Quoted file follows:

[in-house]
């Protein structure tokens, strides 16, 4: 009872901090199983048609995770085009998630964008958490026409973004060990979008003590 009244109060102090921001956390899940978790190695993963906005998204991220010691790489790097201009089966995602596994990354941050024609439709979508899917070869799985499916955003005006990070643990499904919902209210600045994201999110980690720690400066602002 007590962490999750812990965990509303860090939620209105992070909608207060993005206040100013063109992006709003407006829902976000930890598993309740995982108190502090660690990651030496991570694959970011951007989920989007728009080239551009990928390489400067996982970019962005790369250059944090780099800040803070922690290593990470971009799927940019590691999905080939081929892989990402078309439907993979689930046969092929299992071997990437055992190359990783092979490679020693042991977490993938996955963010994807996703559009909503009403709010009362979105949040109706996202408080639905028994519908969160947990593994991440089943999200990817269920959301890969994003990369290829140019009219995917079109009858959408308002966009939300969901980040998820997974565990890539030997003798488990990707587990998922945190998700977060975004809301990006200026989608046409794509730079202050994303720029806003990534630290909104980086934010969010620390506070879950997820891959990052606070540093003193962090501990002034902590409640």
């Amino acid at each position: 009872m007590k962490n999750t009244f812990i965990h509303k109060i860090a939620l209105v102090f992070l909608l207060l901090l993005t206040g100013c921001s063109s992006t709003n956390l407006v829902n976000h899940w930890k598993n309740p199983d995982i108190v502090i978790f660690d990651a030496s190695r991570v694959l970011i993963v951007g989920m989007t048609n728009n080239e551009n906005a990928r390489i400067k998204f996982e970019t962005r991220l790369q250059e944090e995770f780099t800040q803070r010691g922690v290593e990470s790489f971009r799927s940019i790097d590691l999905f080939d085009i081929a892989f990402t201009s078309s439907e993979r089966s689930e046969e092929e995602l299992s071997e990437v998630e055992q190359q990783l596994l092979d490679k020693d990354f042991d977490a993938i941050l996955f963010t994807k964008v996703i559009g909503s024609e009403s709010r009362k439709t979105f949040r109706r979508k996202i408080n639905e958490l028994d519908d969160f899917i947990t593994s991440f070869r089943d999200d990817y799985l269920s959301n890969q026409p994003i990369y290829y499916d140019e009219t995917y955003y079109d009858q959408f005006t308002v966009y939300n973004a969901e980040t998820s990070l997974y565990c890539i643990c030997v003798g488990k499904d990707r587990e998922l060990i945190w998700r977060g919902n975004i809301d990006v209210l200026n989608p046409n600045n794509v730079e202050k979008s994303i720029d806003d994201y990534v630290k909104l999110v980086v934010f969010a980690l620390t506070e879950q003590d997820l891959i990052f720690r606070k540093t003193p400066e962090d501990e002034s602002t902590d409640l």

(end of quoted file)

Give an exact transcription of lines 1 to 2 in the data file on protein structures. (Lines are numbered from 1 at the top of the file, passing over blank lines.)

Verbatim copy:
[in-house]
């Protein structure tokens, strides 16, 4: 009872901090199983048609995770085009998630964008958490026409973004060990979008003590 009244109060102090921001956390899940978790190695993963906005998204991220010691790489790097201009089966995602596994990354941050024609439709979508899917070869799985499916955003005006990070643990499904919902209210600045994201999110980690720690400066602002 007590962490999750812990965990509303860090939620209105992070909608207060993005206040100013063109992006709003407006829902976000930890598993309740995982108190502090660690990651030496991570694959970011951007989920989007728009080239551009990928390489400067996982970019962005790369250059944090780099800040803070922690290593990470971009799927940019590691999905080939081929892989990402078309439907993979689930046969092929299992071997990437055992190359990783092979490679020693042991977490993938996955963010994807996703559009909503009403709010009362979105949040109706996202408080639905028994519908969160947990593994991440089943999200990817269920959301890969994003990369290829140019009219995917079109009858959408308002966009939300969901980040998820997974565990890539030997003798488990990707587990998922945190998700977060975004809301990006200026989608046409794509730079202050994303720029806003990534630290909104980086934010969010620390506070879950997820891959990052606070540093003193962090501990002034902590409640």